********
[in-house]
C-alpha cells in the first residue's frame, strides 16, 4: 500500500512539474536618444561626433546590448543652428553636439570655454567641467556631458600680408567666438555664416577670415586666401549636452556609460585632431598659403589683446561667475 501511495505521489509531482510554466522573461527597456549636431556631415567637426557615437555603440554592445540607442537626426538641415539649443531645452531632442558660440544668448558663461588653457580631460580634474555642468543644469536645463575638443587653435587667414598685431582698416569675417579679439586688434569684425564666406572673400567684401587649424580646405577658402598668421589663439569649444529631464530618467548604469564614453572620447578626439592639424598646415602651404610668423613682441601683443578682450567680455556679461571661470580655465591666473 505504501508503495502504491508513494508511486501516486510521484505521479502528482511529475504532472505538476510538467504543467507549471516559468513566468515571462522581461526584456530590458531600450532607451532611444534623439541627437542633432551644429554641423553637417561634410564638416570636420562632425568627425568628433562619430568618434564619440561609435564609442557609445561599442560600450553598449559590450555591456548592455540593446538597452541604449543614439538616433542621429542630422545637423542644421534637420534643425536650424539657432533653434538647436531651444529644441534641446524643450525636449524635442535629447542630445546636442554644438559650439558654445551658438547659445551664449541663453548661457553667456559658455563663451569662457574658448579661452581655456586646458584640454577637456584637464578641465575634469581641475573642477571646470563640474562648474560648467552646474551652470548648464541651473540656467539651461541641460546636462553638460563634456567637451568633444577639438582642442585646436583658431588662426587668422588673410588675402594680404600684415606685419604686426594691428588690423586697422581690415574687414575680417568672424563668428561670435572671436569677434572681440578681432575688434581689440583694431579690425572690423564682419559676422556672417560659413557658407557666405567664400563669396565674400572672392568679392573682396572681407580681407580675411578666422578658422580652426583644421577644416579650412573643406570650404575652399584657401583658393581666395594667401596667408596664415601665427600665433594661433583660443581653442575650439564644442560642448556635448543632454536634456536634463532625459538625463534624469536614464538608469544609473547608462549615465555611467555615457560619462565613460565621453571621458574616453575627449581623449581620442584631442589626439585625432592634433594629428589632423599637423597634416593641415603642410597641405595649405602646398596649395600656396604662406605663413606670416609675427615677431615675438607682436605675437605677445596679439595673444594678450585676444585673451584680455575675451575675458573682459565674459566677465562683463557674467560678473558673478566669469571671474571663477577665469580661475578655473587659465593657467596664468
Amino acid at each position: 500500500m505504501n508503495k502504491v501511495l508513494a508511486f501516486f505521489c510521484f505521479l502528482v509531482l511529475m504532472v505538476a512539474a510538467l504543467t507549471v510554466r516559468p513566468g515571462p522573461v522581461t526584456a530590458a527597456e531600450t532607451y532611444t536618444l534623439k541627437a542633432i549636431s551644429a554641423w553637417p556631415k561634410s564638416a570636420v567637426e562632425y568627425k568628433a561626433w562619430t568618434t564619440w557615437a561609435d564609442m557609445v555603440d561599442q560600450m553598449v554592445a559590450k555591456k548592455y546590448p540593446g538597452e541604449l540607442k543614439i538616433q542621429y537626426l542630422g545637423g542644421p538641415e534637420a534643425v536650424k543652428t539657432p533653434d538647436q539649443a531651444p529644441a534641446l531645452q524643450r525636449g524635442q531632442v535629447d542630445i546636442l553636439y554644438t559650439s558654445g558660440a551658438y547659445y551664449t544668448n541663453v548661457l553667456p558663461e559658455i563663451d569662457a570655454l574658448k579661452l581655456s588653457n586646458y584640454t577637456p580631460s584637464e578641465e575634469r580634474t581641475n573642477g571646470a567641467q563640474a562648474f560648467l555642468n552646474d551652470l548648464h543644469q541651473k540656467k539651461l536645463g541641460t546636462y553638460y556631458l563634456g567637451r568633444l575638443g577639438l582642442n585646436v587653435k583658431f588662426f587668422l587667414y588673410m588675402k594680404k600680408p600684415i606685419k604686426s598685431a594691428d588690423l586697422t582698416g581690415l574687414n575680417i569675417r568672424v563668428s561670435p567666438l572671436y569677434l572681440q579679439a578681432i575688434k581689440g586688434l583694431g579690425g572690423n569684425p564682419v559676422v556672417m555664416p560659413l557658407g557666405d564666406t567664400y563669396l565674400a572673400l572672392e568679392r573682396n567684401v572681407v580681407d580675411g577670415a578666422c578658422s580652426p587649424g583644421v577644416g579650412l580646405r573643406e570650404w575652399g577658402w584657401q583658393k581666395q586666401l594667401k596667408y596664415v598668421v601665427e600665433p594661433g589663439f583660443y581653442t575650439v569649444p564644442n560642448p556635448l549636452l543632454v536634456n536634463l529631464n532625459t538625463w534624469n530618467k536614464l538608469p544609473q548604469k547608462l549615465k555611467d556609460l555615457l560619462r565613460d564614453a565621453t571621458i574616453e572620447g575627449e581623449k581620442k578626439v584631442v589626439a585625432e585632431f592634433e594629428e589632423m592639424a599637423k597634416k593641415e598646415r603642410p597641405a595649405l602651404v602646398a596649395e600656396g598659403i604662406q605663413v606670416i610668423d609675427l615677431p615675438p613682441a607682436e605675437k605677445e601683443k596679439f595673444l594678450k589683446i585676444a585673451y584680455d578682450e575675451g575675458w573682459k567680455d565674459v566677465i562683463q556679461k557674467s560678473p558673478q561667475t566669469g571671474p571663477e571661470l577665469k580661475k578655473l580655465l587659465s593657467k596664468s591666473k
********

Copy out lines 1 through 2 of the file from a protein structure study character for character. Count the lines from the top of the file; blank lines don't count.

[in-house]
C-alpha cells in the first residue's frame, strides 16, 4: 500500500512539474536618444561626433546590448543652428553636439570655454567641467556631458600680408567666438555664416577670415586666401549636452556609460585632431598659403589683446561667475 501511495505521489509531482510554466522573461527597456549636431556631415567637426557615437555603440554592445540607442537626426538641415539649443531645452531632442558660440544668448558663461588653457580631460580634474555642468543644469536645463575638443587653435587667414598685431582698416569675417579679439586688434569684425564666406572673400567684401587649424580646405577658402598668421589663439569649444529631464530618467548604469564614453572620447578626439592639424598646415602651404610668423613682441601683443578682450567680455556679461571661470580655465591666473 505504501508503495502504491508513494508511486501516486510521484505521479502528482511529475504532472505538476510538467504543467507549471516559468513566468515571462522581461526584456530590458531600450532607451532611444534623439541627437542633432551644429554641423553637417561634410564638416570636420562632425568627425568628433562619430568618434564619440561609435564609442557609445561599442560600450553598449559590450555591456548592455540593446538597452541604449543614439538616433542621429542630422545637423542644421534637420534643425536650424539657432533653434538647436531651444529644441534641446524643450525636449524635442535629447542630445546636442554644438559650439558654445551658438547659445551664449541663453548661457553667456559658455563663451569662457574658448579661452581655456586646458584640454577637456584637464578641465575634469581641475573642477571646470563640474562648474560648467552646474551652470548648464541651473540656467539651461541641460546636462553638460563634456567637451568633444577639438582642442585646436583658431588662426587668422588673410588675402594680404600684415606685419604686426594691428588690423586697422581690415574687414575680417568672424563668428561670435572671436569677434572681440578681432575688434581689440583694431579690425572690423564682419559676422556672417560659413557658407557666405567664400563669396565674400572672392568679392573682396572681407580681407580675411578666422578658422580652426583644421577644416579650412573643406570650404575652399584657401583658393581666395594667401596667408596664415601665427600665433594661433583660443581653442575650439564644442560642448556635448543632454536634456536634463532625459538625463534624469536614464538608469544609473547608462549615465555611467555615457560619462565613460565621453571621458574616453575627449581623449581620442584631442589626439585625432592634433594629428589632423599637423597634416593641415603642410597641405595649405602646398596649395600656396604662406605663413606670416609675427615677431615675438607682436605675437605677445596679439595673444594678450585676444585673451584680455575675451575675458573682459565674459566677465562683463557674467560678473558673478566669469571671474571663477577665469580661475578655473587659465593657467596664468